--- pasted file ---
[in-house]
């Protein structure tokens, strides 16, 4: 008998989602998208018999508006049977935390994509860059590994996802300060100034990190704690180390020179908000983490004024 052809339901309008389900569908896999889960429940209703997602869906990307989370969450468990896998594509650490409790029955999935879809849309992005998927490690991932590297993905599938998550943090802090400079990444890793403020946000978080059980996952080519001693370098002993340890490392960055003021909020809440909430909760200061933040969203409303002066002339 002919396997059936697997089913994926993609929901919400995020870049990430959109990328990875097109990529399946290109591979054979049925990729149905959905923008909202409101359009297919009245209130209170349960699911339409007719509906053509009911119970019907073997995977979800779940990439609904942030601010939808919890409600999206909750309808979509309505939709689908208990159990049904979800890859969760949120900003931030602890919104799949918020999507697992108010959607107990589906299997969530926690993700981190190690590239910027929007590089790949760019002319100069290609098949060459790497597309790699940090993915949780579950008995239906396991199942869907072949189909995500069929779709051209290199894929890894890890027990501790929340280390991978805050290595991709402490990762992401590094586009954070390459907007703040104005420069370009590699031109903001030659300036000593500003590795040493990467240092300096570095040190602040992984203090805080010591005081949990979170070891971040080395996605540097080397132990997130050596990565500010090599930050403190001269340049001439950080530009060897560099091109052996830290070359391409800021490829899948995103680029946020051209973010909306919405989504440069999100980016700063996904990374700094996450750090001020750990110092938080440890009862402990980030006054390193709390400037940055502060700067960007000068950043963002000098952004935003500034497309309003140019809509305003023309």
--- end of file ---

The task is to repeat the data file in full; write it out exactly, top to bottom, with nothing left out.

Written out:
[in-house]
């Protein structure tokens, strides 16, 4: 008998989602998208018999508006049977935390994509860059590994996802300060100034990190704690180390020179908000983490004024 052809339901309008389900569908896999889960429940209703997602869906990307989370969450468990896998594509650490409790029955999935879809849309992005998927490690991932590297993905599938998550943090802090400079990444890793403020946000978080059980996952080519001693370098002993340890490392960055003021909020809440909430909760200061933040969203409303002066002339 002919396997059936697997089913994926993609929901919400995020870049990430959109990328990875097109990529399946290109591979054979049925990729149905959905923008909202409101359009297919009245209130209170349960699911339409007719509906053509009911119970019907073997995977979800779940990439609904942030601010939808919890409600999206909750309808979509309505939709689908208990159990049904979800890859969760949120900003931030602890919104799949918020999507697992108010959607107990589906299997969530926690993700981190190690590239910027929007590089790949760019002319100069290609098949060459790497597309790699940090993915949780579950008995239906396991199942869907072949189909995500069929779709051209290199894929890894890890027990501790929340280390991978805050290595991709402490990762992401590094586009954070390459907007703040104005420069370009590699031109903001030659300036000593500003590795040493990467240092300096570095040190602040992984203090805080010591005081949990979170070891971040080395996605540097080397132990997130050596990565500010090599930050403190001269340049001439950080530009060897560099091109052996830290070359391409800021490829899948995103680029946020051209973010909306919405989504440069999100980016700063996904990374700094996450750090001020750990110092938080440890009862402990980030006054390193709390400037940055502060700067960007000068950043963002000098952004935003500034497309309003140019809509305003023309």